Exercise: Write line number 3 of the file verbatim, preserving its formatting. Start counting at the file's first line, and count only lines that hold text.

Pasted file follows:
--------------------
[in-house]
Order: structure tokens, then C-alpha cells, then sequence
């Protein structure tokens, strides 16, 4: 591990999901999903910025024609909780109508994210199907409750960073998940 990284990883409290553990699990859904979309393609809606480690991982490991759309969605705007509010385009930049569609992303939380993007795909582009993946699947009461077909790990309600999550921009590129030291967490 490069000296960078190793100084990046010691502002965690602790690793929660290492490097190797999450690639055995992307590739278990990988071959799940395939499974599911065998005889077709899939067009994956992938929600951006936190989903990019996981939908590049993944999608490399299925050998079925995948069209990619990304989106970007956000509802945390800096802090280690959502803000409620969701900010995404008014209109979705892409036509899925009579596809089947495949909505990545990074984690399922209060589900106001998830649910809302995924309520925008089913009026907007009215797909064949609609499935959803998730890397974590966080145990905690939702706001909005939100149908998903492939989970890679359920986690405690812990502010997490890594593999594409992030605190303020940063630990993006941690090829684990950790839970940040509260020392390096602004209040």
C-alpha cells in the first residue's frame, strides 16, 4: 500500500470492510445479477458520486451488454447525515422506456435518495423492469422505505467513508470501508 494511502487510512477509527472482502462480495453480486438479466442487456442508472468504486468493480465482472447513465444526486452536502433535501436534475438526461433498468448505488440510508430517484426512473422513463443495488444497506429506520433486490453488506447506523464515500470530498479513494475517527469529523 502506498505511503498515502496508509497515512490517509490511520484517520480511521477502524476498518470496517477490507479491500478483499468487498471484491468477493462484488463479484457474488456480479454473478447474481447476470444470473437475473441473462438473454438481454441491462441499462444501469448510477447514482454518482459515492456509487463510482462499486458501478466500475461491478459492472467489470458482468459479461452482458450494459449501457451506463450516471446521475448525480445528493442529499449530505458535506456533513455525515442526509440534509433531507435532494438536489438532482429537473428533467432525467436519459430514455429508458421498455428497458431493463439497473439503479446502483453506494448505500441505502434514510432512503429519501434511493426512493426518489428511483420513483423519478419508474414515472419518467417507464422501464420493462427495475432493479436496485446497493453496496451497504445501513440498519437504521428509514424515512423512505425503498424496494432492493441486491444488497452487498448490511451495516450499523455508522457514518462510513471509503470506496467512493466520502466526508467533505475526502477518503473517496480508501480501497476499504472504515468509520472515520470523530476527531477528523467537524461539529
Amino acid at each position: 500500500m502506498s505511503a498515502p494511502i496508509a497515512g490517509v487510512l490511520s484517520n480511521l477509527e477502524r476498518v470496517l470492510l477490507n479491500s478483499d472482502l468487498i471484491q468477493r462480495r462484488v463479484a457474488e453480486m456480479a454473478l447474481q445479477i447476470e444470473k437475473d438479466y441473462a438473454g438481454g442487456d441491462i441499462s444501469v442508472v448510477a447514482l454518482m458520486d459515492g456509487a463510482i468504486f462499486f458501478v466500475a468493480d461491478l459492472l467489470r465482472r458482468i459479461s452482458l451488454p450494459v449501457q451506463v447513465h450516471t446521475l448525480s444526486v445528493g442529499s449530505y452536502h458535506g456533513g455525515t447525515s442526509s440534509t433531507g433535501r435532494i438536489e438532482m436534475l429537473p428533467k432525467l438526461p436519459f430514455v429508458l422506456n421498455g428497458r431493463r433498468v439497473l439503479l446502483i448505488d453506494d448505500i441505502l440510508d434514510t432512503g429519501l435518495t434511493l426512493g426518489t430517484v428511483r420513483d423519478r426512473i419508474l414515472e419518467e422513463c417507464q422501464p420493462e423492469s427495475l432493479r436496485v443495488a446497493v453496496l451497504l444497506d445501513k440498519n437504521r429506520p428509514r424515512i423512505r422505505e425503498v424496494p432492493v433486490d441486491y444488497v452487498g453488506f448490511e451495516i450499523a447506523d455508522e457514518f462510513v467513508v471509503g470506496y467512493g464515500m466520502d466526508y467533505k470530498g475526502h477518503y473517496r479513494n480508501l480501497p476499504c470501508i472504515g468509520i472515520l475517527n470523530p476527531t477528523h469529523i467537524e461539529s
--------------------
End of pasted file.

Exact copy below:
């Protein structure tokens, strides 16, 4: 591990999901999903910025024609909780109508994210199907409750960073998940 990284990883409290553990699990859904979309393609809606480690991982490991759309969605705007509010385009930049569609992303939380993007795909582009993946699947009461077909790990309600999550921009590129030291967490 490069000296960078190793100084990046010691502002965690602790690793929660290492490097190797999450690639055995992307590739278990990988071959799940395939499974599911065998005889077709899939067009994956992938929600951006936190989903990019996981939908590049993944999608490399299925050998079925995948069209990619990304989106970007956000509802945390800096802090280690959502803000409620969701900010995404008014209109979705892409036509899925009579596809089947495949909505990545990074984690399922209060589900106001998830649910809302995924309520925008089913009026907007009215797909064949609609499935959803998730890397974590966080145990905690939702706001909005939100149908998903492939989970890679359920986690405690812990502010997490890594593999594409992030605190303020940063630990993006941690090829684990950790839970940040509260020392390096602004209040």